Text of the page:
One simple way to remove noise from data is via averaging. Particularly, a "moving average". Let's say I take the following daily measurements:

Mon: 201
Tue: 201
Wed: 202
Thu: 201
Fri: 201
Sat: 202
Sun: 200
Mon: 201
Tue: 200
Wed: 200
Thu: 199
Fri: 200
Sat: 201
Nothing is happening! This diet sucks!!!

But wait, let's try doing a moving average. For each day, we'll average in with the previous two days (which means we have to skip the first two since there aren't two days before them).

Mon: 201 (no avg)
Tue: 201 (no avg)
Wed: 202 (201.3)
Thu: 201 (201.3)
Fri: 201 (201.3)
Sat: 202 (201.3)
Sun: 200 (201)
Mon: 201 (201)
Tue: 200 (200.3)
Wed: 200 (200.3)
Thu: 199 (199.6)
Fri: 200 (199.6)
Sat: 201 (200)
In fact, I lost a pound to 1.3 pounds, depending on where you count from. (There are many ways to doing a moving average, including ways to weight the average more heavily towards more recent measurements. Don't worry about the specific method here.)

The difference between raw and averaged (aka "smoothed") data is even more dramatic if you look at a graph. The circles are (fictitious-but-realistic) readings from the scale. The line is the smoothed average. Some of those weigh-ins differ by as much as 2 pounds in a single day. If you wake up a day after "being good" on your diet and see you weigh 2 pounds more than yesterday, doesn't that make you want to give up? But after you smooth the data, the problem may not be so bad.

In fact, it might not be a problem at all. Say the 3 days you were averaging yesterday were 205,202,201 (202.6). All you ate yesterday was carrots, but today you got 203. The weighted average is still 202, which is down from yesterday's average. How awesome is that!

Answer: Very awesome. But not so awesome we need to make things harder for ourselves. For instance, try to weigh yourself under the same circumstances every time: Same time of day, same state of undress, same fullness of stomach and bladder, etc. Also, I have gotten into the habit of "unofficially" weighing myself at various times throughout the day and I've gotten to know exactly how much to subtract for my clothing, how much water I'll lose via respiration overnight, etc. If I weigh X when I got to bed, I will weigh between X-3.5 and X-3 in the morning, rock-solid. An unofficial weigh-in the evening before can help prevent sticker shock in the morning and will also tell you if you can afford a bowl of ice cream. (That might not work for you.)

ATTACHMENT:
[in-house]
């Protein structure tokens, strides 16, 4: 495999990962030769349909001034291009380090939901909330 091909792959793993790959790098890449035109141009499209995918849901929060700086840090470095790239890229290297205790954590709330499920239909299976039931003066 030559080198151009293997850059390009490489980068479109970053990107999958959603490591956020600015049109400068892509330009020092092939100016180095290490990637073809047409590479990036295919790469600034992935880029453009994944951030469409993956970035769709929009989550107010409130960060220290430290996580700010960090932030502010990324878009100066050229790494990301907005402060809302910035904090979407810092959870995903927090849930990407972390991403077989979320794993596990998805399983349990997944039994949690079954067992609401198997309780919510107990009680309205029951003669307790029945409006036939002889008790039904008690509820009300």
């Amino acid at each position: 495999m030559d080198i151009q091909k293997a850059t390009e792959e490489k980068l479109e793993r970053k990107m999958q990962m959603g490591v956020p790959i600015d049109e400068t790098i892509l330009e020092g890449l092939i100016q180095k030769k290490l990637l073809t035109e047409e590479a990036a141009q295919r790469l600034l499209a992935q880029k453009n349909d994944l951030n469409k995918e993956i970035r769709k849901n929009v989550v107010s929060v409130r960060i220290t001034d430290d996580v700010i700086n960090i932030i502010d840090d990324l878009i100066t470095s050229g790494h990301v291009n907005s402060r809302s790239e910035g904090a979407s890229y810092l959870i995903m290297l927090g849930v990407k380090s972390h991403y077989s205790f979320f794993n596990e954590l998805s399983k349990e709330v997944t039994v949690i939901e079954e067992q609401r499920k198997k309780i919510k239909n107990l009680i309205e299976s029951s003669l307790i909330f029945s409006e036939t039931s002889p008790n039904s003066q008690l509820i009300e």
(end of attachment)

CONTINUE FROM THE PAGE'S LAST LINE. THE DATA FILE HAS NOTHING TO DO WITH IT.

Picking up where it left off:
But who wants to juggle a bunch of numbers?! That's worse than being fat! Don't worry, you don't have to do a thing. Just head on over to PhysicsDiet. Create a free account, give it some info like your starting weight (you can ignore all the stuff about percent bodyfat and exercise) and away you go. The site handles the moving average and plots pretty charts and everything.

Since I started in late March I've only been losing an average of .44 lbs/wk. That's slow enough that I would have given up after a couple weeks, especially since it's also far less than the noisiness of the data (particularly since my scale only weighs in .5 lb increments). But with the two secrets of losing weight, historical progress and noise reduction, I've managed to lose over 15 lbs so far. Also, there are 3500 calories to a pound of fat, so that's just an average of 220 calories per day, which I barely even notice missing from my plate, let alone do I have to eat carrots and rice cakes. It's like I'm not even dieting (almost).